The number one reason why we recommend individuals form businesses instead of operating as a sole proprietor or partner is for liability protection. Generally, a member of an LLC or an owner of a corporation will not be personally responsible for the debts and liabilities of the business.
1) If the member or owner signs a personal guarantee. It is very common for banks and landlords to require new business owners to sign a guarantee which “guarantees” the bank or landlord that if the business is unable to pay back the loan or pay the rent, the member/owner will pay personally.
2) If the member or owner is personally negligent. A member/owner can be held personally liable for his own careless actions if he injures someone while operating the business. Professionals can be held personally liable for their own malpractice. This is why we also recommend getting commercial liability insurance. A member/owner can also be held personally liable for conduct occurring outside the scope of employment.
3) If a court “pierces the corporate veil,” meaning the LLC or corporation was merely a shell for the member/owner to carry out his wrongdoing and served no legitimate business purpose. Three elements must be satisfied before a court will hold the member/owner personally liable:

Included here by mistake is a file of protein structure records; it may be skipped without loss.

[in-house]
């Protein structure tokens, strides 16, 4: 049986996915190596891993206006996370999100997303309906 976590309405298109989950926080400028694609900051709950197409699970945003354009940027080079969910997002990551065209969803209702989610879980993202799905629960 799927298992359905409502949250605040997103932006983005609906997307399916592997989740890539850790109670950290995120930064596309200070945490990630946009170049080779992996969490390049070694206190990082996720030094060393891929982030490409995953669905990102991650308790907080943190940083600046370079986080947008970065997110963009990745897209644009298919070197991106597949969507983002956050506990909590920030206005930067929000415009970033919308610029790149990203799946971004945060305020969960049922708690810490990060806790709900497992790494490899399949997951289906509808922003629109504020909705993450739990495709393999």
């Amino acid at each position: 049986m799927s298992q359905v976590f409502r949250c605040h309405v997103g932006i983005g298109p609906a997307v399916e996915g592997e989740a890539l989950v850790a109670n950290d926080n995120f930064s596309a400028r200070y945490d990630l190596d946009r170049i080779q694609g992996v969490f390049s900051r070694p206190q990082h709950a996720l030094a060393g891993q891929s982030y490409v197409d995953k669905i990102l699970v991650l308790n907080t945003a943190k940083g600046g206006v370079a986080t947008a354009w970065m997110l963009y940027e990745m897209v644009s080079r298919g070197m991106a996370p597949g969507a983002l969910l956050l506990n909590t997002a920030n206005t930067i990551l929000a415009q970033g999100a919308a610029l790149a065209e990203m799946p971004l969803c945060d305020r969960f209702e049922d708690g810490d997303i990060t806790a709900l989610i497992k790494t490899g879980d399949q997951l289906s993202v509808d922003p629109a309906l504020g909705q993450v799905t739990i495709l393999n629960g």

- Control, not mere majority or complete stock control, but complete domination, not only of finances, but of policy and business practice with respect to the transaction attacked so that the corporate entity at the time no separate mind, will or existence of its own; and
- Such control must have been used by the member/owner to commit fraud or wrong, to perpetrate the violation of a statutory or other positive legal duty, or a dishonest and unjust act in contravention of a plaintiff's legal rights; and
- The aforesaid control and breach of duty must have caused the injury or unjust loss. Green v. Freeman, 367 N.C. 136, 145-146 (2013).